Vivek Kumar is emphatic on the point of why he named the Padukone-Dravid Centre for Sports Excellence so. The remarkable 15-acre sporting facility he has set up on Bengaluru's outskirts is his tribute, he says, to two of the country's greatest athletes.
“I've known Prakash (Padukone) for a very, very long time; he is a special sportsperson, a special human being. Rahul (Dravid) is my junior from St. Joseph's College of Commerce. We knew each other. I wanted both of them to have a special role to play in this facility.
"When it came to a possible dedication, I asked them. Both of them instantly told me, 'I would not have wanted to combine my name with anyone except the person you've chosen.' It's a complete dedication in honour of what they've done for the country,” says Vivek.
Formally inaugurated in December, the Centre for Sports Excellence (CSE) is perhaps the only private venture of its kind in India. Located north of the city, some 20 minutes from the airport, the campus contains a full-sized football pitch, a 10-lane Olympic-sized swimming pool, 16 badminton courts, squash, tennis and basketball courts, a cricket ground, indoor and outdoor nets, and a state-of-the-art sports science centre.
But as important as the infrastructure is what is done with it. The Prakash Padukone Badminton Academy (PPBA) has now moved into the CSE, as has Dolphin Aquatics, run by the veteran swimming coach Nihar Ameen.
The football field, which was opened a year ago, is used by multiple academies and has hosted the National U-13 Youth League. Then there is the Sports Authority of India - Abhinav Bindra Targeting Performance Centre, a top-of-the-line rehabilitation, fitness and sports science facility which boasts a cryotherapy chamber among other things.
The CSE has given that space rent-free to the Abhinav Bindra Foundation Trust for 10 years, with chosen SAI athletes allowed to use services free of cost.
“We have many dedicated coaches who don't have the infrastructure to back them,” notes Vivek. “For example, the PPBA used to use five courts between 10 and 5 (on its old premises at the KBA). I'm sure we could have produced more champions if we had the courts from 6 am to 10 pm. Why does Nihar Ameen have to struggle for a swimming pool? I have built this place not only for the players but also the coaches.”
The CSE will function as an amalgam of a high-performance centre that produces professional sportsmen and a club for recreational athletes. “If you work only towards excellence, without huge corporate backing, you cannot run this,” feels Vivek.
“The centre of excellence is one vertical, where we will be giving academies the timings they want. We can also run it like a sports club. There will not be a clash between members and academies.”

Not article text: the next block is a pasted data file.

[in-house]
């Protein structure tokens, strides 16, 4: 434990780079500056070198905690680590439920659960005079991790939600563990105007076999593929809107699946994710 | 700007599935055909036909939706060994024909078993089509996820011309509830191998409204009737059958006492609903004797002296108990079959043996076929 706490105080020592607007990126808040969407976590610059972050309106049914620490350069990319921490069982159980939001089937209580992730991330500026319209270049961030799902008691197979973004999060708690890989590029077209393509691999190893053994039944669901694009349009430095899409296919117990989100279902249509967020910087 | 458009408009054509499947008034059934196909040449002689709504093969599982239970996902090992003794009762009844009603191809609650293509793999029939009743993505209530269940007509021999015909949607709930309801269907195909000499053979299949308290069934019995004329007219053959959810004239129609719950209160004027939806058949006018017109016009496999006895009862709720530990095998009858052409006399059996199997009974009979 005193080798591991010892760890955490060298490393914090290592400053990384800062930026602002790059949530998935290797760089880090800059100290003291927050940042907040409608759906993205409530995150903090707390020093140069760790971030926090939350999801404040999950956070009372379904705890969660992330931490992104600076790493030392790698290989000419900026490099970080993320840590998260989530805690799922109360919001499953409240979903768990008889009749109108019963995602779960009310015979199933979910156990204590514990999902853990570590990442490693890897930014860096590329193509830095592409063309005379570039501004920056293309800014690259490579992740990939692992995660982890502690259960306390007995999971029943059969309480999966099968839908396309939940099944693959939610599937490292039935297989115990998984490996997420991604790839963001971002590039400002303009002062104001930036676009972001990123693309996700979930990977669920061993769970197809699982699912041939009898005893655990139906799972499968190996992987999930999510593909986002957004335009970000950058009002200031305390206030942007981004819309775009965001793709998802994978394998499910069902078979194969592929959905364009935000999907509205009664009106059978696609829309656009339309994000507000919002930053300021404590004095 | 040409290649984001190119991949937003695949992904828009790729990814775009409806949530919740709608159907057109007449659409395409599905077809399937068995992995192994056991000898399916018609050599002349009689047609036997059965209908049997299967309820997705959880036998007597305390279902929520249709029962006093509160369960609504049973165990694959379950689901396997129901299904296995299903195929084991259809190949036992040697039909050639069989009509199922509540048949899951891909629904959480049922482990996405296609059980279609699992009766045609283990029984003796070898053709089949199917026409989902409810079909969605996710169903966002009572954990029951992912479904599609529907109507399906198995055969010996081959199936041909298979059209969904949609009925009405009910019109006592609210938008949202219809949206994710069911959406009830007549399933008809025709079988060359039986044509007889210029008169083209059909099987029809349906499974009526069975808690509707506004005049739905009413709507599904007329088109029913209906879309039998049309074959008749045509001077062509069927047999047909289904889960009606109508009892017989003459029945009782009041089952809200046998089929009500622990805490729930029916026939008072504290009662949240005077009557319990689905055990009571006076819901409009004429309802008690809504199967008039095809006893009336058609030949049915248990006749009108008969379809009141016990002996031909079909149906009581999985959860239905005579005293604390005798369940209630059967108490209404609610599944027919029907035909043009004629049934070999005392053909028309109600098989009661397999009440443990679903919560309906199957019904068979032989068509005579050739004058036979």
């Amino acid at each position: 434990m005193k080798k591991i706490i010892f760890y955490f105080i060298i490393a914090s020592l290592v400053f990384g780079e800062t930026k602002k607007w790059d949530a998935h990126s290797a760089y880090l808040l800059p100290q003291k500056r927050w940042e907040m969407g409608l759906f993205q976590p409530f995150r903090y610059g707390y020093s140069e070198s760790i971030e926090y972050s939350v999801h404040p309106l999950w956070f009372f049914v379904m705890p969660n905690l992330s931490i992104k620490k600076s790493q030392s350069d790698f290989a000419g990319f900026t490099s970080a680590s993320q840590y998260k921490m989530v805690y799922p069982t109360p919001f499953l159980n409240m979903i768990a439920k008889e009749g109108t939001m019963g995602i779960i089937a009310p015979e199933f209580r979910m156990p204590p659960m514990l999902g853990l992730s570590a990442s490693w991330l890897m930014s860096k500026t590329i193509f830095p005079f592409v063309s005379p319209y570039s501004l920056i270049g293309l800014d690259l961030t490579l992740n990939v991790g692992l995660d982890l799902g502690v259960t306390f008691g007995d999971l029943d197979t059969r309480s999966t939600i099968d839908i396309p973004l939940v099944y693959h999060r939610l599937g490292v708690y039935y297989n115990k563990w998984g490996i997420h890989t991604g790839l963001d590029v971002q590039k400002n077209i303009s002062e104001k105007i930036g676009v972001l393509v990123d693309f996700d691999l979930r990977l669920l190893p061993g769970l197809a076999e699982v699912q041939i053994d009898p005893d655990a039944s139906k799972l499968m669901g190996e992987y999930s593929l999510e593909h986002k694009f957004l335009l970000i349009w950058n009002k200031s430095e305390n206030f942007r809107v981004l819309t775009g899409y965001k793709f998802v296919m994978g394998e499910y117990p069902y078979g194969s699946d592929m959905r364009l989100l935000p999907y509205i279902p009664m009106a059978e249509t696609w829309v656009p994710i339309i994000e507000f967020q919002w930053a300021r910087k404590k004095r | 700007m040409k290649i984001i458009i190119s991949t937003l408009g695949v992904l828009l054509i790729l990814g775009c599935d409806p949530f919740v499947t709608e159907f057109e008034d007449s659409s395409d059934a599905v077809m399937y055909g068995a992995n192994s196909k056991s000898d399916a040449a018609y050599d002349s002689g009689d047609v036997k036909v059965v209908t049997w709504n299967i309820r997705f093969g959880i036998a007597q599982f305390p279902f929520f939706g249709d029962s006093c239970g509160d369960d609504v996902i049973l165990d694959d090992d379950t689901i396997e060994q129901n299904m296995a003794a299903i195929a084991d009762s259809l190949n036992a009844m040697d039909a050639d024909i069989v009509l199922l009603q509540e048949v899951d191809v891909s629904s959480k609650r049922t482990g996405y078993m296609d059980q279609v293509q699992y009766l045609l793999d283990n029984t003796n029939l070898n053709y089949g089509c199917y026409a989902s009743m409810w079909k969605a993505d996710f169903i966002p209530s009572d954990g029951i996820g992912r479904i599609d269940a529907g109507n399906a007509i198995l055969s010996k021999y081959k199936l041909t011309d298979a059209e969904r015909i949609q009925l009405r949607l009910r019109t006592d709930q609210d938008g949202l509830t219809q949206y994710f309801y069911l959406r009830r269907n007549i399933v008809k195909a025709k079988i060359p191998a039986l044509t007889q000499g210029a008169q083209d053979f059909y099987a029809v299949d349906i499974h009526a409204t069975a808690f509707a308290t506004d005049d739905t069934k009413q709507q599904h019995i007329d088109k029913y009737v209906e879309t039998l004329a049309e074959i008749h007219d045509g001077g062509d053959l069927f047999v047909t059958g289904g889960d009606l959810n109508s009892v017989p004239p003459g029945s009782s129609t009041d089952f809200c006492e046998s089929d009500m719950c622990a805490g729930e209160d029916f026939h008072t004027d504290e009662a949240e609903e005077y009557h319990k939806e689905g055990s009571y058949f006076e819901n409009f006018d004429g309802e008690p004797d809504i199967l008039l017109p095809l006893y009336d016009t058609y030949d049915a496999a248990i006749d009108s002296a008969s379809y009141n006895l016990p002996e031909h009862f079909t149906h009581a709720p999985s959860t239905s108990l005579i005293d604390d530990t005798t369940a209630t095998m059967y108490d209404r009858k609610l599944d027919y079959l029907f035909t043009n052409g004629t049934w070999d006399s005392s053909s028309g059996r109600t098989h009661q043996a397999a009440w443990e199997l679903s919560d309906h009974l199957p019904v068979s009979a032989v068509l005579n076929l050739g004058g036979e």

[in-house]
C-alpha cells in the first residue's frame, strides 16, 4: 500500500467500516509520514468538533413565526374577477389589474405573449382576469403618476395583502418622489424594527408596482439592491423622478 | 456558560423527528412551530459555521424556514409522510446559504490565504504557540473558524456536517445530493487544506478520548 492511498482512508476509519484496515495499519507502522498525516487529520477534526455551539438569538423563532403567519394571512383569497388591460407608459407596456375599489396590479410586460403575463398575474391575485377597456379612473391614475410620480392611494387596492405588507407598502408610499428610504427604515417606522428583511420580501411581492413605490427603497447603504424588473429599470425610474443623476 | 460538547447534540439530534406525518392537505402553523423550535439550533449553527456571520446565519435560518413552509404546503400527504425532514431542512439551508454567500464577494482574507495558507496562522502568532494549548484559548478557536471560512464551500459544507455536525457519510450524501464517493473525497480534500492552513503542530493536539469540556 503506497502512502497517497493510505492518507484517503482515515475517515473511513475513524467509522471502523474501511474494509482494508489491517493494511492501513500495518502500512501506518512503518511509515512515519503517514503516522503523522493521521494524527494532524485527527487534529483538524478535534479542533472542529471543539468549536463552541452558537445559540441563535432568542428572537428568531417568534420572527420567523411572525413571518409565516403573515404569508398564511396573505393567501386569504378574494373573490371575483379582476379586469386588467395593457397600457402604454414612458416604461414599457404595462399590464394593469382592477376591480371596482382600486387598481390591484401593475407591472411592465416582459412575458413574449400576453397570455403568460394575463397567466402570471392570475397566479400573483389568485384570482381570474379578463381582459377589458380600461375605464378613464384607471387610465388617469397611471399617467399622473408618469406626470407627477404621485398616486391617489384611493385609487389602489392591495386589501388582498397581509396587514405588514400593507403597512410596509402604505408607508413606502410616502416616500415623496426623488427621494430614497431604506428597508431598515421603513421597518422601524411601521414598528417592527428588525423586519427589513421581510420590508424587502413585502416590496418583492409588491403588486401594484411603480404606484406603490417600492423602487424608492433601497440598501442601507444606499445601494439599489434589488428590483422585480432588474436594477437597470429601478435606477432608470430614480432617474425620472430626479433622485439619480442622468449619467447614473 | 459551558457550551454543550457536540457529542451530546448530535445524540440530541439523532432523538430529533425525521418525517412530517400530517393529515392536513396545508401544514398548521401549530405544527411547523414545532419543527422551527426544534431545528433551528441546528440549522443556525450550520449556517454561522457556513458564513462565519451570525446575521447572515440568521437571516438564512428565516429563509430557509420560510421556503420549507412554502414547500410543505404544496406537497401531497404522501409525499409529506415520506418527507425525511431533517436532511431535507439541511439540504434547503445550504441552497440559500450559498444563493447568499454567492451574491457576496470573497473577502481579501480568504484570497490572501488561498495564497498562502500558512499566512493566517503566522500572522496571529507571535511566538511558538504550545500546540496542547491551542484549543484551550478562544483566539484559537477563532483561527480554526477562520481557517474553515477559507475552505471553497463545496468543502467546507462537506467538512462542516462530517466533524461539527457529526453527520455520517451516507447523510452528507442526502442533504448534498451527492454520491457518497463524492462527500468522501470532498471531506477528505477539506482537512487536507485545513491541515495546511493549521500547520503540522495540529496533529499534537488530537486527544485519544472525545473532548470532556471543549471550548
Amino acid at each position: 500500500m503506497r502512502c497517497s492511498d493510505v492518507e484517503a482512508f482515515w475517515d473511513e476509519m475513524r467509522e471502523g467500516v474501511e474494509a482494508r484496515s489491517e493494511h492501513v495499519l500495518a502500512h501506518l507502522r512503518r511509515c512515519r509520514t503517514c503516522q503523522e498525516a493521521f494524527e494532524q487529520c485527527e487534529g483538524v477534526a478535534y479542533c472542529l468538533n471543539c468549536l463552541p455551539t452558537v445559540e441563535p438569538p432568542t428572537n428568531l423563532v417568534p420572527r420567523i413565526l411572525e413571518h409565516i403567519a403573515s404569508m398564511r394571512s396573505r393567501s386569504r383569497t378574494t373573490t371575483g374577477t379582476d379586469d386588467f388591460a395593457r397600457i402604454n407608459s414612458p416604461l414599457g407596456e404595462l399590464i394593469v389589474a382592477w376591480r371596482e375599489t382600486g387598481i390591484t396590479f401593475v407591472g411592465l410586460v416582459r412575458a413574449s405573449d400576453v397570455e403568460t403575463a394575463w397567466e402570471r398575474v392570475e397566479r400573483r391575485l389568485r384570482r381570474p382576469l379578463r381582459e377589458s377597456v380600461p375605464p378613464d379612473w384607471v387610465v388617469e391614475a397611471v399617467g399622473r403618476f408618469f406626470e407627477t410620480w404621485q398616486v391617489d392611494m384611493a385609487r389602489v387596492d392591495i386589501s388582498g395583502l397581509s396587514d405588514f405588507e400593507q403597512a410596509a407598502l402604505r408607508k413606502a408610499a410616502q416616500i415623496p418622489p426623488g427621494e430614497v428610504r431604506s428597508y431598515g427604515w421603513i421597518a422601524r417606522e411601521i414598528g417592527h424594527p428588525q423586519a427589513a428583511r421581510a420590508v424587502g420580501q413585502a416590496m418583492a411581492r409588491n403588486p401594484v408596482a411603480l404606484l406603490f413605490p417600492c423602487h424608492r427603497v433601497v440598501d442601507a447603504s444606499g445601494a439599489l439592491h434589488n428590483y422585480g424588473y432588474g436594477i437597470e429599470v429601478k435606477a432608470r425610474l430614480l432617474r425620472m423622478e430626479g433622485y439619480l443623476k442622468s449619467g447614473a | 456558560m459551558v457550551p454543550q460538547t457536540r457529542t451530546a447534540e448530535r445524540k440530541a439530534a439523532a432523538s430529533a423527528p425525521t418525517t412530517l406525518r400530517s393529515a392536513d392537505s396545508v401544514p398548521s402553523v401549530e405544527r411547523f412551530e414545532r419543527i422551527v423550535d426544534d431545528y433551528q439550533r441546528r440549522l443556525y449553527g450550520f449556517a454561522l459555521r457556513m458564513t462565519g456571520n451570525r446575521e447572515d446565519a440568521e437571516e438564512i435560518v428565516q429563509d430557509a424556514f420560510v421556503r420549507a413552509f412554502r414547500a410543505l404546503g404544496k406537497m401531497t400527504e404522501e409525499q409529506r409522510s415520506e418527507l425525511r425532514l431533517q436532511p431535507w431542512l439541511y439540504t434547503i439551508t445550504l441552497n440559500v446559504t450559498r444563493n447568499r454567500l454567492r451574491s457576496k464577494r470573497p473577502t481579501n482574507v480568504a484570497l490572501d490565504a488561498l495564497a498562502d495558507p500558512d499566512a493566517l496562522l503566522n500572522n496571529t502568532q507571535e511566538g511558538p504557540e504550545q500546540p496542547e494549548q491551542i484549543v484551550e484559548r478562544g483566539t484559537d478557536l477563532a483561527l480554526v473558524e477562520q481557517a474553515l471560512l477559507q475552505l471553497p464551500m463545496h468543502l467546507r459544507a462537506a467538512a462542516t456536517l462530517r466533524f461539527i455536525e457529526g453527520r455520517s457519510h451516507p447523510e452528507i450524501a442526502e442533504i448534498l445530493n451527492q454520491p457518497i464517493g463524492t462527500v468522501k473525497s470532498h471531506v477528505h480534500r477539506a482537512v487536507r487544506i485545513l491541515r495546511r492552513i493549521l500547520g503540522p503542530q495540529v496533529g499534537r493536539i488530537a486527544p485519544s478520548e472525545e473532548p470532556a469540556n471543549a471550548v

A former three-time State men's badminton champion, Vivek had co-founded the PPBA nearly 25 years ago. In 2009, he sold his company, Trident Powercraft, which manufactured alternators and promised himself he'd invest the proceeds in sports. “Of course it's become much larger than I'd imagined when I first set out to do this,” he smiles.
“In India, people are willing to spend money on buying teams in leagues but the basic start is good infrastructure. We don't have that."
For a few years, Vivek made it a point to visit sporting facilities on his travels. He went to the Thanyapura sports resort in Phuket to observe its swimming set-up. Trips to the Ajax and PSV Eindhoven football academies in the Netherlands inspired him to incorporate an athletic-skill-training-track in his own facility.
Eventually, he roped in Myrtha, an Italian company that has built swimming pools for the Olympic Games and the World Championships, to install his own pool.
Padukone and Dravid, friends of Vivek's, then joined the CSE as co-chairmen of the board of advisors. “Prakash is going to have a bigger role in the running because he is involved with his academy,” he says.
“We're going to take Rahul's advice constantly on how to run different programmes for children, and how to make things more interesting for them. He always has some brilliant ideas.”
The cost of the project has crossed Rs. 50 crore and Vivek admits it is going to be a long haul in terms of breaking even. “It is going to depend on recreational use and how the club membership works,” he says. “This part of the city is close to Yelahanka and it is developing. I'm convinced this will be a fairly decent business model.”
For now, though, Vivek and his wife, Shama Kittur – a sports nutritionist and a former National badminton player – are happy merely watching children play untroubled. “For us – and even Rahul says this when he comes here – it's just the joy of seeing kids play in an environment where they're not disturbed. And if this can facilitate more medals for our country, we'll feel we contributed in some small way.”
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